Baseball is different. The season spans over 6 months and is 162 games long. That’s twice as many games as the National Hockey League and ten times as many as the National Football League. It typically takes at least 90 wins for a team to qualify for the post-season and only 10 of the 30 teams will actually make it, a smaller proportion than in any other major professional sport. A team’s performance often isn’t even evaluated on individual games but on stretches of play over periods of weeks or months. So why tune in to watch a single game?
It was near the end of July, one of those midsummer nights that at the time seem endless, but in hindsight seem all too brief. I decided to take in a west coast game. I watched either because I was eager to see a decently played ball game, unlike those by my pitiable Blue Jays, or because I pathetically had little else to do (which is more likely the case). It was the formidable Cincinnati Reds versus the lowly San Diego Padres. I had no real allegiance to either side and my one hope was that I would see the Reds’ renowned Cuban closer Aroldis Chapman.
Both starting pitchers were impressive. For the Reds it was 25 year old right-hander Mike Leake, who would go on to sport an impressive 3.35 ERA (Earned Runs Average) with a WHIP (Walks and Hits Per Inning Pitched) just over 1.2 for the season. Effectively mixing speeds with good movement within the strike zone, the artist-like Leake was able to limit the Padres to just four singles. He retired 12 of the final 13 batters he faced en route to putting up 7 scoreless innings of work.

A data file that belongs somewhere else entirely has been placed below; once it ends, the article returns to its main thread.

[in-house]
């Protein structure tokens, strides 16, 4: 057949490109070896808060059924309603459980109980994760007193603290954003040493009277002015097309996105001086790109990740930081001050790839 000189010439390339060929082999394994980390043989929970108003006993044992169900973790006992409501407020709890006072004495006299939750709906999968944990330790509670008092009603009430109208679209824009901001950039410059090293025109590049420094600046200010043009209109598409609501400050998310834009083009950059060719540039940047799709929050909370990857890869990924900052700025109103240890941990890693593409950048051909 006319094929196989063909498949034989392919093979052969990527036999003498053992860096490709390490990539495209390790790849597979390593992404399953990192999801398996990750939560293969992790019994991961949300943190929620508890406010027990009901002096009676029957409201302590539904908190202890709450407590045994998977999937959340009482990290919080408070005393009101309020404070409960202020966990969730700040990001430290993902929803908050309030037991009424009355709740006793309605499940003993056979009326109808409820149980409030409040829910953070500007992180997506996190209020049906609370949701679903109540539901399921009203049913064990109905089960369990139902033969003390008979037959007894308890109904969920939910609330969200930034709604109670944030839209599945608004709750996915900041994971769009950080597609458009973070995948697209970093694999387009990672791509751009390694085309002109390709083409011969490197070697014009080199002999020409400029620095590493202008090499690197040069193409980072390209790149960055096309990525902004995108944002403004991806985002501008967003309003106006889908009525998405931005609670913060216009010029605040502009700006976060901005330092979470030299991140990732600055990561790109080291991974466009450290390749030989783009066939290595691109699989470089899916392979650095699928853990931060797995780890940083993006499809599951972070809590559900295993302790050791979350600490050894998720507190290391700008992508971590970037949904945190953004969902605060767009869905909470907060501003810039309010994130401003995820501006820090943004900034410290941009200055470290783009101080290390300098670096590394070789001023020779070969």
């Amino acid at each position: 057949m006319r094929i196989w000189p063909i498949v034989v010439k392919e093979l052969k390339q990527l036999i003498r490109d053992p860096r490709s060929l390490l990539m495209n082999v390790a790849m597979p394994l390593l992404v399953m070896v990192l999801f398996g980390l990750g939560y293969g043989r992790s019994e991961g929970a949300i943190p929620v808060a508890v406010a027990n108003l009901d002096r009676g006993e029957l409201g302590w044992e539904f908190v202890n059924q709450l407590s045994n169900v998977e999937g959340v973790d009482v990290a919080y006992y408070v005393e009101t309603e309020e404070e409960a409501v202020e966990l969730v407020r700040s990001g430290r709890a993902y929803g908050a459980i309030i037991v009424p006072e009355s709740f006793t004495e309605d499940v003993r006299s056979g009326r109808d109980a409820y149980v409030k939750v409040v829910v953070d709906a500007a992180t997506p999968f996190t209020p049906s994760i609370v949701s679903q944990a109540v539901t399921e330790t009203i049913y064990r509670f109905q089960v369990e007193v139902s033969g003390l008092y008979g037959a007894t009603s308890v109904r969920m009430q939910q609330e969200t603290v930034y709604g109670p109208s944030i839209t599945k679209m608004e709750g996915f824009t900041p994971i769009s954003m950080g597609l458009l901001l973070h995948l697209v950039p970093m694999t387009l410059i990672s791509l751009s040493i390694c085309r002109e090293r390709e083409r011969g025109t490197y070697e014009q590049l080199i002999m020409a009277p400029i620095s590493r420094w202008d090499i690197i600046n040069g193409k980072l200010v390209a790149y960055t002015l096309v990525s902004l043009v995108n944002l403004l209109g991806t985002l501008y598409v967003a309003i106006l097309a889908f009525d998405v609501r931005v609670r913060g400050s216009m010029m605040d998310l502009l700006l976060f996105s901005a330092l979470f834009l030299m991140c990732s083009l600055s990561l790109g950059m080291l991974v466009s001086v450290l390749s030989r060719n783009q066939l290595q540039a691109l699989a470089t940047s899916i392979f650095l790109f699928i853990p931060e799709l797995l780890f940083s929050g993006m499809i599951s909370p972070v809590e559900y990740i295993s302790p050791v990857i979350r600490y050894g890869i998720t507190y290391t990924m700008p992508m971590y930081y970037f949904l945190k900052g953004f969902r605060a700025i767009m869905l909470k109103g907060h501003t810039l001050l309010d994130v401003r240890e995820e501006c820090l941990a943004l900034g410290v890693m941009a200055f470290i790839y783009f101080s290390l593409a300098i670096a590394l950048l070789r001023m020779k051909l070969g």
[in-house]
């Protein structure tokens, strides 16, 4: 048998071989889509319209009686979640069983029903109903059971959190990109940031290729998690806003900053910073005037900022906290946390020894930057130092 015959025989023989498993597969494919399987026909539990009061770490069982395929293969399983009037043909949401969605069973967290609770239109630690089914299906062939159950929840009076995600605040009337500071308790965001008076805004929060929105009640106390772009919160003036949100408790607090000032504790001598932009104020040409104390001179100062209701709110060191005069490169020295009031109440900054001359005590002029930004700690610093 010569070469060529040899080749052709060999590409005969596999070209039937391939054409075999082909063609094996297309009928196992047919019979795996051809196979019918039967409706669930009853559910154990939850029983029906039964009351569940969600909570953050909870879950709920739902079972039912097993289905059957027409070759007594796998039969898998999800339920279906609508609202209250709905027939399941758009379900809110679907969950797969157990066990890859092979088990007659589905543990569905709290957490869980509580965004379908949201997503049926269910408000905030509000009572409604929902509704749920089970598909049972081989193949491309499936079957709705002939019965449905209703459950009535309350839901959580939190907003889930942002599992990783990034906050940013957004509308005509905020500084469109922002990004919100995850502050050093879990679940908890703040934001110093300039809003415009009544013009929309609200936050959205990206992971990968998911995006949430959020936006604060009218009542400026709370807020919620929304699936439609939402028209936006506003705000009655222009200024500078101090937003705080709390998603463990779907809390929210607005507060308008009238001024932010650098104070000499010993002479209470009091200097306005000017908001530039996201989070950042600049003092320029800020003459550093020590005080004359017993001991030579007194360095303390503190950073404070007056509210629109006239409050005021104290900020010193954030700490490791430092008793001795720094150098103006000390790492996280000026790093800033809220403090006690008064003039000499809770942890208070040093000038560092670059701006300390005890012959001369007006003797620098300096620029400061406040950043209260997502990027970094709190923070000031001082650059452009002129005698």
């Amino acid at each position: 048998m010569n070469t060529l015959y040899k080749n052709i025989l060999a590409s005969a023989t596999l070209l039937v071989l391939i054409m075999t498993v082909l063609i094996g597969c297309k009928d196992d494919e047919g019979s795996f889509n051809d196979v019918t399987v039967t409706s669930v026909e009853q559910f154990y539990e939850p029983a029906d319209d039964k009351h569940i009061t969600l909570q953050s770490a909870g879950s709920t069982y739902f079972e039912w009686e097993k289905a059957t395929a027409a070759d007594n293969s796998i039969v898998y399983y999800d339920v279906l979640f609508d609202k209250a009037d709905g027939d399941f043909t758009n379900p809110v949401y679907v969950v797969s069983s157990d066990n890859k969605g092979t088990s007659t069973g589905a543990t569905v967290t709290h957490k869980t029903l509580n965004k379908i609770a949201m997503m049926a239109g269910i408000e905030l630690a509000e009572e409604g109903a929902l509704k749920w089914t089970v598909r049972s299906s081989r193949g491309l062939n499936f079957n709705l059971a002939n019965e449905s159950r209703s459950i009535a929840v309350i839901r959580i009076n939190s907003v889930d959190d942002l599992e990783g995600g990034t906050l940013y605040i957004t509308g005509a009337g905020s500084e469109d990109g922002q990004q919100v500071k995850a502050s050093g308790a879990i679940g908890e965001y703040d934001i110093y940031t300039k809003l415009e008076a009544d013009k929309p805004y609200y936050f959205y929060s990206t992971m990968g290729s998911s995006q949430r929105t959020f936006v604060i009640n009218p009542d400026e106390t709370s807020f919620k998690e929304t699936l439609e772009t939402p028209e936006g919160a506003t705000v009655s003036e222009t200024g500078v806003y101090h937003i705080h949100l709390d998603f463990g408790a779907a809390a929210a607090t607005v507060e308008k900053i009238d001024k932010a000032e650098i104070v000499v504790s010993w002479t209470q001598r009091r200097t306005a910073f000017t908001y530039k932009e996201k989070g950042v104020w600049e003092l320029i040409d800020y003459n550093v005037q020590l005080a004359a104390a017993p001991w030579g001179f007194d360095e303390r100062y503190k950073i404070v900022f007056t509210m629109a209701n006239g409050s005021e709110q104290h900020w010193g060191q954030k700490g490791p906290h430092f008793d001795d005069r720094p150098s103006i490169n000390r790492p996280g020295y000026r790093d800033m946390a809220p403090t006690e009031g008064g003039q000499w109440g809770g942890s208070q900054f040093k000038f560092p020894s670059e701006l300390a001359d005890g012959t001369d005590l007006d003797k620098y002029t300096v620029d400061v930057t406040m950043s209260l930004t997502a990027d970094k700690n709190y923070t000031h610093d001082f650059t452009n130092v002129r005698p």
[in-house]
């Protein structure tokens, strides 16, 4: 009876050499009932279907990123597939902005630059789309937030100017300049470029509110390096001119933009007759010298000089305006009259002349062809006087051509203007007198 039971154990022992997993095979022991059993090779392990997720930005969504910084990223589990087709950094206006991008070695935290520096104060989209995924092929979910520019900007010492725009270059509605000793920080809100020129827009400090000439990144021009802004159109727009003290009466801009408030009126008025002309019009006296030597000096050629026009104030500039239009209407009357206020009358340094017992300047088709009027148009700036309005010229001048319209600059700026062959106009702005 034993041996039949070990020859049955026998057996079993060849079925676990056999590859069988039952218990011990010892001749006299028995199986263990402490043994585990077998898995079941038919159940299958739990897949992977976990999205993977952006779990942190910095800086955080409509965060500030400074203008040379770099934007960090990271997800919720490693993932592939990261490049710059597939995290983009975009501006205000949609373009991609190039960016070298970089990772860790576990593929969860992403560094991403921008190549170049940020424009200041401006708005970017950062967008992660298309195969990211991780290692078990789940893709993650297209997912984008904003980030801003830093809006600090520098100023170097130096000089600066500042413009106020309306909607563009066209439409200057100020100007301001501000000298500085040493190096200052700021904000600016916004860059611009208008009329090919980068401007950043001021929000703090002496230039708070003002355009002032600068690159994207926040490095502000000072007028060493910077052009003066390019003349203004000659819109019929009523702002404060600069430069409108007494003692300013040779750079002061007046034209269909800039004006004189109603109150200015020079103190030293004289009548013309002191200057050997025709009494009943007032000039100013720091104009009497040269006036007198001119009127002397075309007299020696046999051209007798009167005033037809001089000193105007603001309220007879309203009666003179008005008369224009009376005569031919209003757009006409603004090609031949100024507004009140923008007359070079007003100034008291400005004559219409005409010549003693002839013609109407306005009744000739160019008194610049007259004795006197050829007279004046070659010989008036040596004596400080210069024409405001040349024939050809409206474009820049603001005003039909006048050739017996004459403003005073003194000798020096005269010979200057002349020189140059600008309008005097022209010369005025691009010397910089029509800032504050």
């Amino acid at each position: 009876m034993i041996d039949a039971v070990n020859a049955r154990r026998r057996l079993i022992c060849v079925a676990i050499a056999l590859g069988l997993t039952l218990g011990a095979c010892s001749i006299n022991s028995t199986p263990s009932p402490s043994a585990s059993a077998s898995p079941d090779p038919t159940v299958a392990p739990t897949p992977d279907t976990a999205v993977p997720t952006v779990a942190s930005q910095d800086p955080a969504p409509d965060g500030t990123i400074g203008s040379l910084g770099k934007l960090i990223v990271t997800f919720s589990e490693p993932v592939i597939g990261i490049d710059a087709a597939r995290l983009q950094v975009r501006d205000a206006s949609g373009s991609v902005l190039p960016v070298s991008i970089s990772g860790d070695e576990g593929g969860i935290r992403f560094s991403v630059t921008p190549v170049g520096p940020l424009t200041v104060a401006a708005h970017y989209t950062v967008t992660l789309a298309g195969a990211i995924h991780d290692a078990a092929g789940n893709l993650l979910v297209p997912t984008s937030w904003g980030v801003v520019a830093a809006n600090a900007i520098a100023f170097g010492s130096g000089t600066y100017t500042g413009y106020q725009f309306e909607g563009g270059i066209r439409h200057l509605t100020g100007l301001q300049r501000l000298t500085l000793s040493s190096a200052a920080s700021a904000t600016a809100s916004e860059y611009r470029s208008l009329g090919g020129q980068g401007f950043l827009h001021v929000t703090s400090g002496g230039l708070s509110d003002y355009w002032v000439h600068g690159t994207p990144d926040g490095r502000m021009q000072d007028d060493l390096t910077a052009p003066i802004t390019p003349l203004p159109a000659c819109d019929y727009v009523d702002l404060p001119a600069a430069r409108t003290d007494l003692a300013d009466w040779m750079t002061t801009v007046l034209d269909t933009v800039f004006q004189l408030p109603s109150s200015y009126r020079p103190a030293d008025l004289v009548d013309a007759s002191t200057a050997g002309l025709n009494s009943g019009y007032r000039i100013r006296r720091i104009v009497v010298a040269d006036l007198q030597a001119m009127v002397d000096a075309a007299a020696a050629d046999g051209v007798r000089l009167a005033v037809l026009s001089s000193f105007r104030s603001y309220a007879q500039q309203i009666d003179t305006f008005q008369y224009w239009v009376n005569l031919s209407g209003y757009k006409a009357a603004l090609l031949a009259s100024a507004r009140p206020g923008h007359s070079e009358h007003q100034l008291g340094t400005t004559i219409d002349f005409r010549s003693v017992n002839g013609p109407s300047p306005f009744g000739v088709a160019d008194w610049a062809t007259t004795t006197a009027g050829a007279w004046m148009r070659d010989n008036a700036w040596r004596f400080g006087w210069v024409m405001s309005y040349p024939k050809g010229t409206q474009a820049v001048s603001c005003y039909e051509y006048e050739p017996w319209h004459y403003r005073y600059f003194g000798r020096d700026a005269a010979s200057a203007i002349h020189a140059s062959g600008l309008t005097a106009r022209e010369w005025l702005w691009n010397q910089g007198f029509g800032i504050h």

Leake’s counterpart, right-hander Sean O’Sullivan, refused to be out-matched. Making only his third start of the year for the major league club and with a career ERA close to 6.00, calling his performance ‘surprising’ is an understatement. For every bit of pretty neatness in Leake’s performance, O’Sullivan responded with what seemed to be only raw gutsiness aided by a little luck. O’Sullivan allowed ten base runners to reach base but never gave in. He stranded nine of them and left the bases loaded twice in his six strong innings. His only blemish was a sole run in the fifth when Reds centerfielder Derrick Robinson tripled off the wall and was brought home by a groundout.
Both teamsè late relief out of the bullpen was first-rate, with no runs being ceded by either club. As most pitching-duels go, the game quickly and quietly proceeded to the ninth inning, with the Reds clinging to a 1-0 lead. After the Reds went down painlessly in the top half of the inning the stage was set, much to my delight, for Chapman.
The Reds signed the six foot four inch left-hander to a 5 year, 25 million dollar contract in 2010 as an international free agent after defecting from Cuba. Since then Chapman has been one of the most dominating closing pitchers in the game. In 2012 he had a sparkling ERA of 1.51, while striking out a ridiculous 122 hitters over 71.2 innings. His feature weapon: an unrivaled four-seam fastball that averages 100 miles per hour.
As Chapman emphatically dug into the mound at San Diego’s Petco Park he seemed imperious to all on-lookers. The sound of his pitches slamming into the catcher’s glove seemed to represent all the financial might of the playoff-bound Reds. Many of the loyal home fans, undoubtedly questioning why they came, knew that their destiny was likely another defeat, the tight score making it all the worse.
This could have been just another game. Chapman could have closed the door to get the save, and the Reds would have been one step closer to a playoff spot. Fortunately for the San Diego Padres, baseball doesn’t always work like that.